guantanamo regardless of the state of law to thompson. that is my penal as attorney general. >> skeptics including one of the vocal critics of the original plan, congressman frank wolf remained doubtful. >> you can't take the attorneyien at his word. >> that is not world's only objection. >> as of now you are fined violation of the senate earmark been a, if you have an earmark been a, i think the american people are really expecting you to live up to it. >> reporter: others argue the $165 million request came directly from the executive branch, which isn't bound by congressmember self-imposed earmark band. it doesn't meet the definition of an earmark. house appropriation committee chair republican hal rogers called the prison purchase backdoor move by the administration and pledging full opposition by the appropriation committee. supporters of the deal say there have been bipartisan support. several republicans including congressman done manzulo and shilling publicly praised the transfer. today, illinois democrat durbin said president obama desevens credit for getting the deal done. >> i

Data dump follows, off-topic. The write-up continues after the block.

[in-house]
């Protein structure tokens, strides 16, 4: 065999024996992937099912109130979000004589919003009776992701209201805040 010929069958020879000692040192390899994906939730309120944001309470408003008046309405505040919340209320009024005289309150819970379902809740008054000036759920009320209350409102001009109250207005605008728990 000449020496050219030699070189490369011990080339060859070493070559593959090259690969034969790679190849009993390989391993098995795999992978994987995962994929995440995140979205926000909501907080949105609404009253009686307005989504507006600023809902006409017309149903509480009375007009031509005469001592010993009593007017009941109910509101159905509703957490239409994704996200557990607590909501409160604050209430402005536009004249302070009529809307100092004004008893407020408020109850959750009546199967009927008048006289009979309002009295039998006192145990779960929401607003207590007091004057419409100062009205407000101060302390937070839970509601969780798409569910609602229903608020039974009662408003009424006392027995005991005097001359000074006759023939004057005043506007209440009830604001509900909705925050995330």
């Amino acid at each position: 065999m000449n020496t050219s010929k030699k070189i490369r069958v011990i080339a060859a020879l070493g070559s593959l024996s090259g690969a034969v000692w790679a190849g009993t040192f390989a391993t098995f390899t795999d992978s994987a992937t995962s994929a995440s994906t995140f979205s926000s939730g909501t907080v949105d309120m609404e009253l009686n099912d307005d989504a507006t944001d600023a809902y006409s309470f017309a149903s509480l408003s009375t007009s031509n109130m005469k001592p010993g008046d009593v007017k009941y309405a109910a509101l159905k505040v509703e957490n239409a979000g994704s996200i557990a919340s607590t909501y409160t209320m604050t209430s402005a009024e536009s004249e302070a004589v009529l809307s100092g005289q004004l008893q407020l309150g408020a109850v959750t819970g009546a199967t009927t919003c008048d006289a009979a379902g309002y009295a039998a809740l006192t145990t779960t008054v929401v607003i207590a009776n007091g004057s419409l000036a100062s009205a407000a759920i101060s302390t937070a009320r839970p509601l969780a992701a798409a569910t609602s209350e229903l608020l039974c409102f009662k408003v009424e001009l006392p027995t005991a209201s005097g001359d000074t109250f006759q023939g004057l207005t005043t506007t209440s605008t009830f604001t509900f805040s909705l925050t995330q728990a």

Search Results 0 to 49 of about 294 (some duplicates have been removed)